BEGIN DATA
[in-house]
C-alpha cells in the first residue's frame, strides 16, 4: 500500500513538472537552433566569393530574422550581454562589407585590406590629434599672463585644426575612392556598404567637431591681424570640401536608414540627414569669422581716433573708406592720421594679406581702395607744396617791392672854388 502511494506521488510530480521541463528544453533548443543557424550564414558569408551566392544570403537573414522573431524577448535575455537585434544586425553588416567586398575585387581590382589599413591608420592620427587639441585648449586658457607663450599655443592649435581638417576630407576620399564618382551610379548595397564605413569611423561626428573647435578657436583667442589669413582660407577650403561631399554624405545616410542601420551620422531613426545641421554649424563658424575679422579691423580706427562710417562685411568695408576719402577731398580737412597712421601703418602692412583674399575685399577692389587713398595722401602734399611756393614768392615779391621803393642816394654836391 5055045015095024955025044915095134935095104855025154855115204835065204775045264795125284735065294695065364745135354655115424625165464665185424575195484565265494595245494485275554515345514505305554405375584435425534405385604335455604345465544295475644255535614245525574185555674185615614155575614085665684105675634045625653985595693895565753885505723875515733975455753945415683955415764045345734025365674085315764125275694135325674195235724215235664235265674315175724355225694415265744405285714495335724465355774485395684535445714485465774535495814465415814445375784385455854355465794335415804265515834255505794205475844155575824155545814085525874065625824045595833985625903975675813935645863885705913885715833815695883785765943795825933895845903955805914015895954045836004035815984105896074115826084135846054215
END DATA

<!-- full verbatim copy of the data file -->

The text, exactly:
[in-house]
C-alpha cells in the first residue's frame, strides 16, 4: 500500500513538472537552433566569393530574422550581454562589407585590406590629434599672463585644426575612392556598404567637431591681424570640401536608414540627414569669422581716433573708406592720421594679406581702395607744396617791392672854388 502511494506521488510530480521541463528544453533548443543557424550564414558569408551566392544570403537573414522573431524577448535575455537585434544586425553588416567586398575585387581590382589599413591608420592620427587639441585648449586658457607663450599655443592649435581638417576630407576620399564618382551610379548595397564605413569611423561626428573647435578657436583667442589669413582660407577650403561631399554624405545616410542601420551620422531613426545641421554649424563658424575679422579691423580706427562710417562685411568695408576719402577731398580737412597712421601703418602692412583674399575685399577692389587713398595722401602734399611756393614768392615779391621803393642816394654836391 5055045015095024955025044915095134935095104855025154855115204835065204775045264795125284735065294695065364745135354655115424625165464665185424575195484565265494595245494485275554515345514505305554405375584435425534405385604335455604345465544295475644255535614245525574185555674185615614155575614085665684105675634045625653985595693895565753885505723875515733975455753945415683955415764045345734025365674085315764125275694135325674195235724215235664235265674315175724355225694415265744405285714495335724465355774485395684535445714485465774535495814465415814445375784385455854355465794335415804265515834255505794205475844155575824155545814085525874065625824045595833985625903975675813935645863885705913885715833815695883785765943795825933895845903955805914015895954045836004035815984105896074115826084135846054215